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Space filling curves: two and a half questions

  1. Oct 10, 2008 #1
    I've been reading a bit on these, not in a rigorous way yet, and it's an enjoyable read. But now I've a few questions.

    As I understand it, they allow for a continuous index set in [tex]\Re[/tex] to completely cover a higher dimensional [tex]\Re[/tex][tex]^{n}[/tex]. Everywhere continuous, but nowhere differentiable, so it can't be used to represent the codomain in any way. That's kind of what non-holomorphic means, yes? That's sort of disappointing, but it also sort of makes sense.

    There can be many space filling curves for the same space - infinitely many, right? I think there should be uncountably many, but I'm not sure about that, which is question 1. If so, I'd expect it could be possible for at least one such curve to be differentiable somewhere, even if only in a tiny little corner. Is this possible? That's question 2. Is there any loophole in "nowhere differentiable" that might work out as "somewhere, but not elsewhere." If the answer to question 2 is yes, which I'm not expecting, then question 3 is if that tiny section might ever possibly be smooth.

    Thanks much.
  2. jcsd
  3. Oct 10, 2008 #2
    I don't know much about holomorphic stuff but it should be quite obvious that there are infinitely many (uncountably) space filling curves.. For instance, you can just re-parametrize the curve and compose different space filing curves in various ways (one to fill the lower left corner, the other the top left corner... etc). That'll only score you countably many curves though. But you can mix things up so that the curve at 1 is at a different position each time, then take the limit of certain curve compositions, that'll give you uncountably many.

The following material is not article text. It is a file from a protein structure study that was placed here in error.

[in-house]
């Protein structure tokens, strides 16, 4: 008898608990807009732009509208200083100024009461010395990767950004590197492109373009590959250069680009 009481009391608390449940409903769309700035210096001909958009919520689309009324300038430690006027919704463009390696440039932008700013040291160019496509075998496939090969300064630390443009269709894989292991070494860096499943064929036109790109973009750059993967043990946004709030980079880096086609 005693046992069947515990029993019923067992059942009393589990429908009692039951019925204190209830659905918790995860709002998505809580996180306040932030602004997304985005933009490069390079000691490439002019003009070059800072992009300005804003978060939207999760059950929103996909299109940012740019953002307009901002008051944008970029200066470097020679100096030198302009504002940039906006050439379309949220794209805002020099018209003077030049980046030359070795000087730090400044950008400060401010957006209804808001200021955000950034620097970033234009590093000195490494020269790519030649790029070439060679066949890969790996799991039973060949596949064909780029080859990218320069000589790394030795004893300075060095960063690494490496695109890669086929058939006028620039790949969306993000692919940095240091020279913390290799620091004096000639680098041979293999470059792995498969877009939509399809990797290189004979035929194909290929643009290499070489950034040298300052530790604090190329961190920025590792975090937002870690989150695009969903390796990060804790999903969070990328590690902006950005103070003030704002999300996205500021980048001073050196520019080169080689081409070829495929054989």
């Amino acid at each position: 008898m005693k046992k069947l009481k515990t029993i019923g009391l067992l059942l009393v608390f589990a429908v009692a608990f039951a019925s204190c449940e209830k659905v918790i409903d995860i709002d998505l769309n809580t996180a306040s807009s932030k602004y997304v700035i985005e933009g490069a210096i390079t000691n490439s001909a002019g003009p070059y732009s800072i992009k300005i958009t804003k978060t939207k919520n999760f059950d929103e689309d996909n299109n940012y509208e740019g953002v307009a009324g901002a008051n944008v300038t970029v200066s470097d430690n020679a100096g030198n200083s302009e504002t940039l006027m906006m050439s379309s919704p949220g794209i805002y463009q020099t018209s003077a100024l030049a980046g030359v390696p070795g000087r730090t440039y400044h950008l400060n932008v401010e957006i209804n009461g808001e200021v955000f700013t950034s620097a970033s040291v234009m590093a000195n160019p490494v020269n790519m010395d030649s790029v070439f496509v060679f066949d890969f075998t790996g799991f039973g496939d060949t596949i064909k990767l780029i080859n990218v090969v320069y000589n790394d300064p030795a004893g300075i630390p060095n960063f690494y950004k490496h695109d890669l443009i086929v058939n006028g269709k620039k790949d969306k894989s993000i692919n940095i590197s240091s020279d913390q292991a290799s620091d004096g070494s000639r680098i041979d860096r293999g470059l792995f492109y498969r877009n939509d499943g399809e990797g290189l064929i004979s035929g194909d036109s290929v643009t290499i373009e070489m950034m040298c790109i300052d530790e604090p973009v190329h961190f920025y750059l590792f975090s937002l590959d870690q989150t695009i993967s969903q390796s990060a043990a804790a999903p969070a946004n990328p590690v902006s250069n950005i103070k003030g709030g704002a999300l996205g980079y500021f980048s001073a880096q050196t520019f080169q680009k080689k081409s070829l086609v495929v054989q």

Of course differentiability is possible since you can just put two curves on top of each other and whatever that differentiable piece doesn't cover, it'll be covered by the other piece. Further, anything curve higher or equal to C1 will fail to cover space, simply due to inverse function theorem.
    Last edited: Oct 10, 2008
  4. Oct 12, 2008 #3
    Thanks for the reply, Tim (or is it Lou?) I agree it is pretty obvious. But it brings up other questions. Setting the curve at 1 means fixing the value of the end point of the indexing interval, if I understand you.The more I think about this "last" point the more uncomfortable I get. It imposes a structure of firstness and lastness on the higher dimensional space that doesn't exist. This can be avoided by making the space filling curve "close upon itself" by having the last point at connect to the first point - something we can do with an equivalence class, right? Seen that way, changing the value at 1 might not give us a different curve at all. We might be on exactly the same curve, only further down along the path.

    I don't understand this. Perhaps I don't know what you mean by "cover." It almost sounds like your saying you can sum over non-differentiable functions to get one that is differentiable, which I don't think is true. So I'm confused. And doesn't the inverse function theorem require continuous differentiability, so it might not apply.

    I learned today that there are terms "nowhere" differentiable, almost "nowhere", and "almost everywhere." That was the thought I was trying to get at.
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